Basking in the glow of their own radiant reverb, beautiful guitar strings dance with a passionate volley in “Love Her Still,” one of the fourteen songs that comprise White Owl Red’s brilliant new album Existential Frontiers. Coming in at roughly forty six minutes in total length, Existential Frontiers is an easy-listening portal to a surreal world of Americana like none other I’ve listened to this season, and it is in songs like this one and the grizzly “More More More” that we are allowed the most vivid of connections with its evocative subject matter.

If the haunting harmonic swing of “See Through Me” doesn’t send chills down your back, the melodic whistle of “Set Free” is almost certain to. “Union Fight Song” bursts out of the gate like a racehorse at the Kentucky Derby, and while its lyrical content is gritty and a touch rebellious, it isn’t overtly punk rock in stylization. “Hand-Me-Down Girl,” my favorite song from the record, is patiently arranged around its slender string play and emotive lead vocal, much in the way that “Star-Crossed Lover” is built on the back of its gentle, half-whispered melodicism. There’s plenty of personality to these lyrics, and I get the impression that they’re coming straight from the heart of J. Josef McManus, the driving force behind the White Owl Red moniker.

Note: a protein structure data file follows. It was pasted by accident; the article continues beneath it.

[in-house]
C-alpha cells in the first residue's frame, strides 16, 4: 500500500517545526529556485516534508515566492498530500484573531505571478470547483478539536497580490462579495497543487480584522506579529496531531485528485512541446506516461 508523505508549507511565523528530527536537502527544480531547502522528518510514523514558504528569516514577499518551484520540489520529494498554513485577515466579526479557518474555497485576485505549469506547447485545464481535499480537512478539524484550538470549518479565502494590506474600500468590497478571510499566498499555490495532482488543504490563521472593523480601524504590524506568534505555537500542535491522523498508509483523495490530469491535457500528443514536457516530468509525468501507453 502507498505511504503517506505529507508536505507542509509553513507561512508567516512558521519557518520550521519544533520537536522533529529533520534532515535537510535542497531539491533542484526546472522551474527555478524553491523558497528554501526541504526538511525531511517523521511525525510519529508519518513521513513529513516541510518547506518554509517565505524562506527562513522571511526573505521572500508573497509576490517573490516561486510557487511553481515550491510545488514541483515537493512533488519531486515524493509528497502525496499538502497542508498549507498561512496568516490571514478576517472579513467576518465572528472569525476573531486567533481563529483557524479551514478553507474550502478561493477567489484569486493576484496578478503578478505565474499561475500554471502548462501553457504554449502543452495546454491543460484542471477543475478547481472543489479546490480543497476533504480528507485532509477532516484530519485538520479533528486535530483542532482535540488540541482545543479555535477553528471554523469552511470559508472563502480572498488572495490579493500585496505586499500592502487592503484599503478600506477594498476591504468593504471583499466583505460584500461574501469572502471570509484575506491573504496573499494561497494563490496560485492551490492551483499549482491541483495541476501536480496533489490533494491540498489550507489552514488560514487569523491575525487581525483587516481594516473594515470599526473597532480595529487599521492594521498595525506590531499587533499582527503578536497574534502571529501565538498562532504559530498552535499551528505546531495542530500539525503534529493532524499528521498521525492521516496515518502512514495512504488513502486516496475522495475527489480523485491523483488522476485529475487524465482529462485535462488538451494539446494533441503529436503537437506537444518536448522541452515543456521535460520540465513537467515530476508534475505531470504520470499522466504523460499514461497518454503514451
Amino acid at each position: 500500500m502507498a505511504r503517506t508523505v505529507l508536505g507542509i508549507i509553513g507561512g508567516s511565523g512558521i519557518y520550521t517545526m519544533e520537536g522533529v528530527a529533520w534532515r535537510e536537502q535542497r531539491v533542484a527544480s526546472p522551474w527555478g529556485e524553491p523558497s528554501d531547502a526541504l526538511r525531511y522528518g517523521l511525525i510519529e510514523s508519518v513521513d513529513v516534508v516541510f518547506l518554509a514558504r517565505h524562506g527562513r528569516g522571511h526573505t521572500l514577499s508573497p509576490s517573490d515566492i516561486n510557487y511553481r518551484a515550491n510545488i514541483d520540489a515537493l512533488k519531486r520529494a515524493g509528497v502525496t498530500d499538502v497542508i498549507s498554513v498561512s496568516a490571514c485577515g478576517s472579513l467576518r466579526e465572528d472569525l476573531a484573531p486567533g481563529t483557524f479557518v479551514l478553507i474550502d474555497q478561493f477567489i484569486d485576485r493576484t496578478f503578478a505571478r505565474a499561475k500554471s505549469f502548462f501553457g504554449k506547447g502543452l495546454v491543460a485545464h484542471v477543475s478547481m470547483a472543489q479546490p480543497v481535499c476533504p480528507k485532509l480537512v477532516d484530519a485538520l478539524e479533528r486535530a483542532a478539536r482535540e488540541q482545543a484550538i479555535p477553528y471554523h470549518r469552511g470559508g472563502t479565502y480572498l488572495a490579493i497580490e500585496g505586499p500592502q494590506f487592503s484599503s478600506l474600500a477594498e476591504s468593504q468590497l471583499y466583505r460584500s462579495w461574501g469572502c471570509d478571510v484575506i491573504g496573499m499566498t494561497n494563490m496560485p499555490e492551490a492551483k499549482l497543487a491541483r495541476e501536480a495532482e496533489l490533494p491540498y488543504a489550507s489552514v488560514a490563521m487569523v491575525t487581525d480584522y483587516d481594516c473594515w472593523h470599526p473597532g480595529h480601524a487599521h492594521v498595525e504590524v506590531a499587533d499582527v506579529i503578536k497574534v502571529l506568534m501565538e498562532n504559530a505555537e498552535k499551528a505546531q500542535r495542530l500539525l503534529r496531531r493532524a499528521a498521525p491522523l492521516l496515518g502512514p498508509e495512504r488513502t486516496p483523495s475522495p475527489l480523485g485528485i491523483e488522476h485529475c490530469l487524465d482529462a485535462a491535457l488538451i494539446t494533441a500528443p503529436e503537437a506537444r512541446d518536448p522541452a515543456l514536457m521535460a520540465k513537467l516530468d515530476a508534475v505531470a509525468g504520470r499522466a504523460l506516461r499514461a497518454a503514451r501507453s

The first time that I heard “Take a Good Look,” I couldn’t decide whether or not it was an alternative country swing tune or a straight-up roots rock jam varnished in vintage folk tonality (think more Neil Young than John Denver). In either case, it’s one of the more textured songs, from an instrumental standpoint, on Existential Frontiers, with the closest runner-up being the boldly sentimental “Wishing You Well.” The title track has a lot of countrified rhythm, but it’s yet another example of White Owl Red’s interesting cocktail of styles and songcraft in action.

“I’m a Saint” has the most rock n’ roll soul of any track here, and next to the brittle “Good Morning Moonshine,” is definitely boasting one of the more physical mixes of any we hear on this record. “See Through Me,” “Everything But Crying” and “Breaking Away” as a trio would have made for a perfect extended play by my own measurement, but I think that they’re all the more engaging in this full-length setting. All of this material would sound awesome live, and if White Owl Red doesn’t pursue a nationwide tour in support of this album, it would be a genuine shame.

Existential Frontiers is the most accessible and endearing LP that White Owl Red has assembled since debuting some years back, and though it’s got a lot of multidimensional elements in its construction, I think that it’s a fine listen for both hardcore followers and newcomers alike. Whether it’s a drive along the California coast, a sunny afternoon hiking in the mountains, or even just a typical Tuesday night where there’s not much else to do other than put on a hot new record and knock back a couple of cold ones, this is a satisfying symphony of Americana that is hard to put down once you’ve picked it up.

Sebastian Cole